MindFood: Why January Is the Year’s Best Month for Movies


ALTMeet the Spartans. Paul Blart: Mall Cop. Season of the Witch. New in Town. The Spy Next Door. Extraordinary Measures. The Dilemma.

As history clearly proves, January isn’t a kind month to moviegoers looking for quality new releases. The only winners are genre-specific fans, who usually have something to find: a slew of horror flicks that didn’t find an October home (like this weekend’s The Devil Inside), a generic action thriller starring a not-quite-bankable leading man, a rom-com without the oomph to contend with the Valentine’s Day crowd)—not bad, but a far cry from the rest of the year. Pile on a handful of titles that don’t have a hungry demographic—dramas that didn’t fit awards season or comedies that would never fit period—and the whole 31 days looks like a bonafide cinematic dumping ground.

Unfortunately, the early-year, movie-going landscape isn’t getting better. The situation is paradoxical—Hollywood sticks to their safety nets for a month that’s notoriously bad for money making (according to Box Office Mojo, 2011 had the lowest grossing January in 20 years), but the only way to improve the situation is for more people go to the movies. So, the first leg of our year-long race is slapped with a big fat “lost cause” label. Suffer through it and get to the good stuff.

While it’s easy to complain about a stretch of so-so movies, the twist is we should really be thanking the studios for catering to niche audiences all month. If you fit the bill, you’re in heaven. If you don’t, the pressure is off—the month becomes the perfect time to play catch up. The holiday season/beginning of the New Year is a barrage of year end wrap up fired at you from all directions. Every website, magazine and TV show compiles their own “Top BLANKS of 2011” (this is where I shamelessly plug our own Top 11 Movies, TV Report Card and Pop Culture Picks of 2011—which are amazing), and in the case of movies, the lists are full of titles only released in December. Most of my holiday season was spent hearing people tell me that they don’t have time to see all the movies they want to see. Here’s the thing: they don’t go away.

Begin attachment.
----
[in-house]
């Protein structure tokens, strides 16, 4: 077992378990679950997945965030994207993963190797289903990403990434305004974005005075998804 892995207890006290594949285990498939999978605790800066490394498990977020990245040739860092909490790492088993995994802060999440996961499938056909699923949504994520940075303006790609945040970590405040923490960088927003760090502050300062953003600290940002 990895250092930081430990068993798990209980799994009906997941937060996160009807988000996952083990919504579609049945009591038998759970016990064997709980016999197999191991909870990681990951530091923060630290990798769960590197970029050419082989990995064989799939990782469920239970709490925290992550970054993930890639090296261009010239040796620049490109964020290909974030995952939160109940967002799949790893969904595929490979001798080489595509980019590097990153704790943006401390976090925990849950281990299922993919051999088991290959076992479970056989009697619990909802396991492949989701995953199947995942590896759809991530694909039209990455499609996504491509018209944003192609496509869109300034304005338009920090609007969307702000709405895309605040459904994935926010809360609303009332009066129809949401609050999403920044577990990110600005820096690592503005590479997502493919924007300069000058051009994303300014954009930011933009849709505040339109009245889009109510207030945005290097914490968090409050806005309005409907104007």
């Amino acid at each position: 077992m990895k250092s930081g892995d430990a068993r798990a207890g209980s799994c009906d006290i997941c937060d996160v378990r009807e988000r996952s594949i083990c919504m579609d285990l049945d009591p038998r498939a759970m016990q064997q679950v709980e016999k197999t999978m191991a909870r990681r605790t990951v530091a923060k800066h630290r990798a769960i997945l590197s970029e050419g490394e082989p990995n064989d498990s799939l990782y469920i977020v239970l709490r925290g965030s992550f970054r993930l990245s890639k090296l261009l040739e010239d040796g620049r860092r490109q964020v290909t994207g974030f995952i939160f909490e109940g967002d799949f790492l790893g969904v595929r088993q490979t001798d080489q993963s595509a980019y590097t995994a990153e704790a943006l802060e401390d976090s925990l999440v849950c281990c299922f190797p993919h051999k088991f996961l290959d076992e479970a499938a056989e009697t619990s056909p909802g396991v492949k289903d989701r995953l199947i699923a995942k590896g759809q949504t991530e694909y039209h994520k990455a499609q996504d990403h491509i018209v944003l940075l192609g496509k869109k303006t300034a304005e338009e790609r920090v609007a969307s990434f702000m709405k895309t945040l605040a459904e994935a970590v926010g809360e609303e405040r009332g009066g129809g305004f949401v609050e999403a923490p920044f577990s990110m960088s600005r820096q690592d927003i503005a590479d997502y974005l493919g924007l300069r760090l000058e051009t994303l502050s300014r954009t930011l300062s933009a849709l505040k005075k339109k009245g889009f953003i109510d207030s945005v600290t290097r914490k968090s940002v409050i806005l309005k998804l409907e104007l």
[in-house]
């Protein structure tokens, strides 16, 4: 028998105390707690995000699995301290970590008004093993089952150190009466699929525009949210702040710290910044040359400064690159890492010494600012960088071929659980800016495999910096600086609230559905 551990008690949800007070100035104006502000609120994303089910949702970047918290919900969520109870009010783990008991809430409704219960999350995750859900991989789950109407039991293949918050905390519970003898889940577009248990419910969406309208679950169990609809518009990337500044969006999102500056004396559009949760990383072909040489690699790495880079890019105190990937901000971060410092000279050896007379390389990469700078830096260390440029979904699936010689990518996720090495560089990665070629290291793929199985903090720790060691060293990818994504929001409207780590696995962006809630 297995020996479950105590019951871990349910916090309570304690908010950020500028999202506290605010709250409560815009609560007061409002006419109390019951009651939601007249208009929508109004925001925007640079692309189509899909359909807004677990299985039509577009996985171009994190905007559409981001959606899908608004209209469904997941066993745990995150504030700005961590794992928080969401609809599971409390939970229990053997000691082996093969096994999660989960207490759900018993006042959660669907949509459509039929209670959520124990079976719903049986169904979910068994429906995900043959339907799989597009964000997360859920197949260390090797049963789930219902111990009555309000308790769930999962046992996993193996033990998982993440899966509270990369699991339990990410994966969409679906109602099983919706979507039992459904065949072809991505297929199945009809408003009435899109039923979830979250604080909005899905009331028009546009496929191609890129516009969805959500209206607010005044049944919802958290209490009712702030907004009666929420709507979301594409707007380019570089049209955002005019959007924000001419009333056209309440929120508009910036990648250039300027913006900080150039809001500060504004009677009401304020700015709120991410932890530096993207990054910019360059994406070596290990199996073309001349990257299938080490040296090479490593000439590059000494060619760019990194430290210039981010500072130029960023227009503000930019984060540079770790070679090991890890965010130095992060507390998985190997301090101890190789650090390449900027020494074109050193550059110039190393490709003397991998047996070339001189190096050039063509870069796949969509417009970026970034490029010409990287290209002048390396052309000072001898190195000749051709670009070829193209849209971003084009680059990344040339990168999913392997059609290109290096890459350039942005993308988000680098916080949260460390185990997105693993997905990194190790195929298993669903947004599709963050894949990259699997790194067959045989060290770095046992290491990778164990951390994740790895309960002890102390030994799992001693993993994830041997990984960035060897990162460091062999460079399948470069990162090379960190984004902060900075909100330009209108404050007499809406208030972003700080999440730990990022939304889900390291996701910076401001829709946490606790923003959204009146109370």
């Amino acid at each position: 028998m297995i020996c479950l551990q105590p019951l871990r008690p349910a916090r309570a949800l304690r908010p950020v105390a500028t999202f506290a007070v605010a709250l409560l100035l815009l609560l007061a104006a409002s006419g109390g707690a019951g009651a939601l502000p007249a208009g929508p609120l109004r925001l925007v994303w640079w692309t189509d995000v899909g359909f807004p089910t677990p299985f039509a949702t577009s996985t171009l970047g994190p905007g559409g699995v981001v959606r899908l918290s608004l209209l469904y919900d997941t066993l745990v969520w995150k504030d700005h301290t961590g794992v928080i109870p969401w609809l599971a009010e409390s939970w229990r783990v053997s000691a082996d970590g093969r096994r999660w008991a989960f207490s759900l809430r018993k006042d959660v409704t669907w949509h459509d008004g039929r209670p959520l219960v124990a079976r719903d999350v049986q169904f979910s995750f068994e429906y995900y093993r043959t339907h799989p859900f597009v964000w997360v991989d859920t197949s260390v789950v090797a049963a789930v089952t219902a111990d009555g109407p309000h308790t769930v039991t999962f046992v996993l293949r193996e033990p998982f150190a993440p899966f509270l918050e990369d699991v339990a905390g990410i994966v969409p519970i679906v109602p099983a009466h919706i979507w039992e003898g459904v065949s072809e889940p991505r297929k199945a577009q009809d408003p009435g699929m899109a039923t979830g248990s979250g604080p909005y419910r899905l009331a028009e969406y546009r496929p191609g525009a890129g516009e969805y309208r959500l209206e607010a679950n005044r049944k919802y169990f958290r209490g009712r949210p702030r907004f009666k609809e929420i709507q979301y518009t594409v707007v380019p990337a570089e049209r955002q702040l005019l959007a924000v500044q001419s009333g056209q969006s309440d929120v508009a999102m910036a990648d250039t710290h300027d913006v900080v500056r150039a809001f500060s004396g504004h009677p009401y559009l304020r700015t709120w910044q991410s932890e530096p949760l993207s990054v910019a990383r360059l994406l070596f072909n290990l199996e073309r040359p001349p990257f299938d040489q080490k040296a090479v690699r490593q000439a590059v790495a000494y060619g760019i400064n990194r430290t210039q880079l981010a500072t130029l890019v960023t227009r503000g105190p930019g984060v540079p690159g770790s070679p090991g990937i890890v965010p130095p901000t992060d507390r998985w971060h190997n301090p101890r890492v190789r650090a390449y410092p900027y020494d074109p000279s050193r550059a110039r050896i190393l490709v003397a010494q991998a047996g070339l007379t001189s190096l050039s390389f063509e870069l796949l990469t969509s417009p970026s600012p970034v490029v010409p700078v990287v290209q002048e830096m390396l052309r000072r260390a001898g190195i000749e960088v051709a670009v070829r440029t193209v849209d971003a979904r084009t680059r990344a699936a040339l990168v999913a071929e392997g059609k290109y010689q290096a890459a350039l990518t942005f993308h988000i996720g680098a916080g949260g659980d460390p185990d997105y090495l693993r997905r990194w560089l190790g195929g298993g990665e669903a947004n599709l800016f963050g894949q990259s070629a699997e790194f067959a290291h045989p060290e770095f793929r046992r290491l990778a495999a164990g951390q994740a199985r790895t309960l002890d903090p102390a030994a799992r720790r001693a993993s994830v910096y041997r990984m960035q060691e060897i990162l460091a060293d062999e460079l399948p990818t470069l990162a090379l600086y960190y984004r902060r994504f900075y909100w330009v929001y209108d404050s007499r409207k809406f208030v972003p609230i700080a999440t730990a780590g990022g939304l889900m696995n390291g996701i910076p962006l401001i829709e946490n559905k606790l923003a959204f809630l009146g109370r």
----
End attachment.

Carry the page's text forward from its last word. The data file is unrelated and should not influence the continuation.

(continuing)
ALTBut the real opportunity of January is the chance to take a risk. While it’s been true for a long time, in 2011 especially, I’ve seen the growing trend of writer and audience divide. That Top 10 lists are composed of movies no one’s seen, rather than an assemblage of populist titles. But isn’t that the point? To uncover the movies that never had a chance amongst the blockbuster behemoths of a given year? The smaller movie distributors know this, and purposefully pepper the moth of January with some of the year’s best films. If you see a movie you’ve never heard of, do a little searching—more often than not, there’s a way for you to see it in the month of January. I’ll start you off: the mind-blowing thriller Kill List, now on VOD and limited theatrical release. See, that was easy!

Of course, there’s a missed creative opportunity here too. January will never be a the time to open a summer-style tentpole (For instance, you won’t see The Avengers breaking into the maelstrom of Oscar buzzing), but as audiences should feel the impulse to try something new and out of their element, so should the movie studios. In 2008, J.J. Abrams’ innovative creature feature Cloverfield, produced with a relatively unknown cast, found footage style and tight budget, rampaged theaters to become the highest grossing January movie of all time (with $80 million). For a low price, Paramount came out on top with a tidy profit and audiences, a great time at the movies. Now was that so hard? Risk taking ions’ part of the movie making equation, but in January, it might as well be.

So hang in there—it’s easy to get down this time of year, but with a little digging, there’s big screen (and small screen) gold out there to find. One man’s January is another man’s treasure.